Today's Hours: 
10am - 5pm
Today's Hours: 
CLOSED
Today's Hours: 
CLOSED
Today's Hours: 
10am - 5pm
Today's Hours: 
10am - 5pm
Today's Hours: 
10am - 5pm
Today's Hours: 
10am - 5pm

COSI is now closed

From The Desk of...The Chief Scientist

"Taking the Risk"

Written by Paul Sutter on Monday, 11 December 2017. Posted in From The Desk of...The Chief Scientist

We've all been there before. Someone asks a question about a topic we're presenting on, and we're not quite sure how to answer. Maybe we're completely stumped. Maybe we only half-remember the subject. We don't want to disappoint the audience or leave them hanging, but we don't want to say something totally wrong. What do we do?

Indeed, it's exactly that situation that prevents a lot of people, especially scientists, from engaging in public outreach. For a scientist, being correct and thorough is a key part of any communication, from an email to a conference presentation. We train for weeks on a talk, preparing ourselves for any potential question. But with the general public you never know what you're going to get...so you're better off not even trying.

Just putting yourself out there in front of an audience is a major achievement.

Mistakes are going to be made. Wrong numbers will be quoted. A simplification of a topic will leave an important aspect out. Words will get flipped around. That's life, and that's fine, as long as we're constantly challenging ourselves to do better. It's okay to say "I don't know." It's okay to admit a mistake. It's okay to go back over a topic.

Sometimes science communication requires a little risk.

"How Old are Your Leftovers?"

Written by Paul Sutter on Tuesday, 28 November 2017. Posted in From The Desk of...The Chief Scientist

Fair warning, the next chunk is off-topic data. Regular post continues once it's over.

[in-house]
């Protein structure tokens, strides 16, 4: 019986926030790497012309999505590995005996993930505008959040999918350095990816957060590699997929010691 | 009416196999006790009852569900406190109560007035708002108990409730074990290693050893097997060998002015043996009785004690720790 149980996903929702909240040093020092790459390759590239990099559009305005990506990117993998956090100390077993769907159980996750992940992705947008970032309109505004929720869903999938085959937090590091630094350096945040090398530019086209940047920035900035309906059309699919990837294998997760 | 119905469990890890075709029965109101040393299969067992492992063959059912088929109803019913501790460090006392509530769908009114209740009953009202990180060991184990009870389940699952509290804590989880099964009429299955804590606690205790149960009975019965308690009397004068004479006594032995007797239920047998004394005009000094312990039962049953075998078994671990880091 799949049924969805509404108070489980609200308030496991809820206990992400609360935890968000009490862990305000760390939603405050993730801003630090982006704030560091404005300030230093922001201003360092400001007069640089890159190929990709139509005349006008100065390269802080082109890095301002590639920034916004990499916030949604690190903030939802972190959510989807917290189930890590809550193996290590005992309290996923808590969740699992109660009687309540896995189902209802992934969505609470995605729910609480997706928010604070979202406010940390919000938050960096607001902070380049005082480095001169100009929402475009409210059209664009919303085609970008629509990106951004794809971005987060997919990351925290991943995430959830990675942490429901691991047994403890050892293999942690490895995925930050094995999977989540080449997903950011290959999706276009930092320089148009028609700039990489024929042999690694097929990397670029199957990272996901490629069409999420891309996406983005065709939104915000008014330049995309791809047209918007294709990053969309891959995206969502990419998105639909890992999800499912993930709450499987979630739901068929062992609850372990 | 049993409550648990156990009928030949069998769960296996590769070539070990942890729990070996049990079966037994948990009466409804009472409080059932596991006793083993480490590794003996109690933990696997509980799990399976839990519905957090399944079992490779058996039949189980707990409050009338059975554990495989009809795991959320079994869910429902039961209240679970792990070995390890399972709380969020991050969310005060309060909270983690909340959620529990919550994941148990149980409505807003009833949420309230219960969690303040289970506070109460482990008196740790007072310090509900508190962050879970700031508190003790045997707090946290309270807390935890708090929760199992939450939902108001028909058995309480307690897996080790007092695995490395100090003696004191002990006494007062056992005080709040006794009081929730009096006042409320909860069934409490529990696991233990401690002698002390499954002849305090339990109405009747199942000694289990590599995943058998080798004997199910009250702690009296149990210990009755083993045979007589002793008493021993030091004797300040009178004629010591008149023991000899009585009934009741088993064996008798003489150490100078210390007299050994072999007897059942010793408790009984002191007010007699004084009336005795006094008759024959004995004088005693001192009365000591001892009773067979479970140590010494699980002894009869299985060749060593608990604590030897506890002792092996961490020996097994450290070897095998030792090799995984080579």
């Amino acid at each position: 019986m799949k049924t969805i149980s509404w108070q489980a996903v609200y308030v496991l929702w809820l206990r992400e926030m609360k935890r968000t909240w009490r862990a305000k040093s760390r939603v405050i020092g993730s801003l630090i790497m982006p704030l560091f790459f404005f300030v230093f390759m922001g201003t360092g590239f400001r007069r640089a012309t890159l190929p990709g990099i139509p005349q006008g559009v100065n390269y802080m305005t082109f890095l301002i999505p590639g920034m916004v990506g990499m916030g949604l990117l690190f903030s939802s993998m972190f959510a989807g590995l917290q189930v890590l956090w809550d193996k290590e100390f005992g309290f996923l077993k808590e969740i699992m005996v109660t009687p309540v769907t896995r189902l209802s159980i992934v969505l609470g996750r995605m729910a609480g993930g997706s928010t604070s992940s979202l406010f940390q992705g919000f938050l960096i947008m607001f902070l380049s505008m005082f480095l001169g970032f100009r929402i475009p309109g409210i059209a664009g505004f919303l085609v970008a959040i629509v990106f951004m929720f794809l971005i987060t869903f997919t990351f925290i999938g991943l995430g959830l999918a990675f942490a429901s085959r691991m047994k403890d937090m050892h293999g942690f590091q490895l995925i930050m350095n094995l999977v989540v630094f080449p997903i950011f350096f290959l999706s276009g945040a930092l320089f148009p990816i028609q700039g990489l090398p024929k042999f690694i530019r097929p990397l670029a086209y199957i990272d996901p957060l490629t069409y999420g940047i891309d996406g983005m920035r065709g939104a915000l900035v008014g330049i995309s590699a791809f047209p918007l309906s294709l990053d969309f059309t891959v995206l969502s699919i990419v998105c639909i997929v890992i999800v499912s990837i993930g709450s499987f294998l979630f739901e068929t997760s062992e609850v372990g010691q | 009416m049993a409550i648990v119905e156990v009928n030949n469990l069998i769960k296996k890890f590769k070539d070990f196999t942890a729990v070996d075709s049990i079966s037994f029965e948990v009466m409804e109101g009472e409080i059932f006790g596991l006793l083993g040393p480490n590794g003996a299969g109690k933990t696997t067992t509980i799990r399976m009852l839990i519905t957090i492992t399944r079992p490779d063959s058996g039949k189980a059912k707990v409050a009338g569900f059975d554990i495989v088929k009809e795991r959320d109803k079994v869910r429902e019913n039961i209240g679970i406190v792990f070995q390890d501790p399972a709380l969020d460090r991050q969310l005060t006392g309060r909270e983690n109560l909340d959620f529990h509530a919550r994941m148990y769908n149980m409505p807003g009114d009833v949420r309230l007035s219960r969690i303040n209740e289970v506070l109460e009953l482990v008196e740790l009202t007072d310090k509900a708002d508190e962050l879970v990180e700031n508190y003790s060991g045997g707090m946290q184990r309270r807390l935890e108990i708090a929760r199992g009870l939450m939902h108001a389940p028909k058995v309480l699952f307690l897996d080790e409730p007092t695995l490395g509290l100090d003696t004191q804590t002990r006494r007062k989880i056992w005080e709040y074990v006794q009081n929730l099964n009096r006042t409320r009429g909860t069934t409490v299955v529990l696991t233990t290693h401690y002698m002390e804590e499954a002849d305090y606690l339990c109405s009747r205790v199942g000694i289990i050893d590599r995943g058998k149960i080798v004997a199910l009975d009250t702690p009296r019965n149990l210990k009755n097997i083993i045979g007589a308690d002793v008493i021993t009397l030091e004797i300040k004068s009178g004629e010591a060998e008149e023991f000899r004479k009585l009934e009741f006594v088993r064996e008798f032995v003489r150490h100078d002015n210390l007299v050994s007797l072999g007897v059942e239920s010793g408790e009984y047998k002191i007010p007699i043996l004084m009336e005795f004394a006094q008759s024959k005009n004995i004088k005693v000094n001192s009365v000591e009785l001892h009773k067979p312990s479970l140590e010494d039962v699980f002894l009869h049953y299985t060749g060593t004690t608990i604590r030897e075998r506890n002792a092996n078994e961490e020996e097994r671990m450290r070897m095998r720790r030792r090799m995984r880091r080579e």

Maybe you've reached your limits on turkey sandwiches, and perhaps that stuffing is looking a little long in the tooth. But your leftovers are far older than you might think:

- Turkey is a great source of selenium, an essential nutrient. This element was forged in a supernova explosion billions of years ago, maybe even just before the formation of the solar system.

- Cranberries have lots of fiber, which is just carbon. Carbon is fused inside stars like our sun near the end of their lives.

- Your stainless steel silverware is mostly made of iron, which is only formed in the most massive stars just before they detonate as supernovas.

- Your beverage of choice contains a lot of water, the most common molecule in the universe. The oxygen comes from sun-like stars, and hydrogen is the oldest element of all, coalescing in the first 20 minutes of the big bang itself, over 13.8 billion years ago.

So maybe it's time to toss those leftovers.

"Going big"

Written by Paul Sutter on Monday, 20 November 2017. Posted in From The Desk of...The Chief Scientist

With the dinosaurs finally here, and all the excitement and interest they bring, it's important to remember what really matters this holiday season: giant meteors falling from the sky.

Some paleontologists had long suspected that an impact may have spelled the end of the dinos, because their demise came so swiftly (geologically speaking). Some estimates suggested it took as little as 10,000 years to wipe them from the face of the Earth. It's so striking: we have rock formations that are infested with dinosaur bones below a certain line, and above it they're simply gone.

Another striking feature prompted a team led by physicist Luis Alvarez and his son, geophysicist Walter Alvarez, to propose the impact as a hypothesis in the early 1980's. Their reasoning came from iridium, which is rather rare in the Earth's crust, but is found in abundance in a thin layer separating dinosaur from not-dinosaur rocks. It's also found in asteroids.

Around the same time, but unknown to them, geophysicists working for the Pemex oil company discovered the half-submerged remnants of, you guessed it, a giant impact crater centered on the town of Chicxulub, Mexico. The crater is over a hundred miles wide and ten deep, and dates to the same age as the extinction event.

While other sources like the volcanic Deccan Traps and changing sea levels were causing stress on our dinosaur friends, and likely contributed to their downfall, there's little doubt that a 10 kilometer wide rock from space did some serious damage.

[12 3 4 5  >>